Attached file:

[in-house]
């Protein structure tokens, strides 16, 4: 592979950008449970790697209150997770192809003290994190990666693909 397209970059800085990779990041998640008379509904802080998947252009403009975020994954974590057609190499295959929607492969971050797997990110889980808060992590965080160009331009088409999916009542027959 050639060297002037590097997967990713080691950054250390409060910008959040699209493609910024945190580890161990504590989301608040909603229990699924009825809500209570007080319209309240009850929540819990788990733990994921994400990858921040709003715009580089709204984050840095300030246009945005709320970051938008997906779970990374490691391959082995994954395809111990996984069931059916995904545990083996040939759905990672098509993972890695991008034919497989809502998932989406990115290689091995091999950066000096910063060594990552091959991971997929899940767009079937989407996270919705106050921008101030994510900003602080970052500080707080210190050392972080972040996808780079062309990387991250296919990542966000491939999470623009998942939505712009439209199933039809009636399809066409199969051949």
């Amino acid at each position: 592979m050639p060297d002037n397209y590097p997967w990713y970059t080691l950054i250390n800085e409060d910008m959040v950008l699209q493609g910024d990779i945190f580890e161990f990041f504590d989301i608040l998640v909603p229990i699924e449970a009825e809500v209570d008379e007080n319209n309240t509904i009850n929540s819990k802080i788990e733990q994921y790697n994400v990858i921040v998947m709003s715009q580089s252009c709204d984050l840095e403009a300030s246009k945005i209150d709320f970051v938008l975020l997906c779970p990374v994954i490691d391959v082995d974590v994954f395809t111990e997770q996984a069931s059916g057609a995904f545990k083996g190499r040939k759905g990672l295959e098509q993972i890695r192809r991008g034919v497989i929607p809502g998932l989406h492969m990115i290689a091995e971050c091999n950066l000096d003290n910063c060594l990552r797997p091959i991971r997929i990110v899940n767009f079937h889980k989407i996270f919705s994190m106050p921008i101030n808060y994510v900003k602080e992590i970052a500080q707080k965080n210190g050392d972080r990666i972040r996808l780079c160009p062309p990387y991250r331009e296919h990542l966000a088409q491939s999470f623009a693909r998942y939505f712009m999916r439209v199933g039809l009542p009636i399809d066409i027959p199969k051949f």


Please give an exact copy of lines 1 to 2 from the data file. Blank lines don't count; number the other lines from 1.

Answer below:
[in-house]
């Protein structure tokens, strides 16, 4: 592979950008449970790697209150997770192809003290994190990666693909 397209970059800085990779990041998640008379509904802080998947252009403009975020994954974590057609190499295959929607492969971050797997990110889980808060992590965080160009331009088409999916009542027959 050639060297002037590097997967990713080691950054250390409060910008959040699209493609910024945190580890161990504590989301608040909603229990699924009825809500209570007080319209309240009850929540819990788990733990994921994400990858921040709003715009580089709204984050840095300030246009945005709320970051938008997906779970990374490691391959082995994954395809111990996984069931059916995904545990083996040939759905990672098509993972890695991008034919497989809502998932989406990115290689091995091999950066000096910063060594990552091959991971997929899940767009079937989407996270919705106050921008101030994510900003602080970052500080707080210190050392972080972040996808780079062309990387991250296919990542966000491939999470623009998942939505712009439209199933039809009636399809066409199969051949």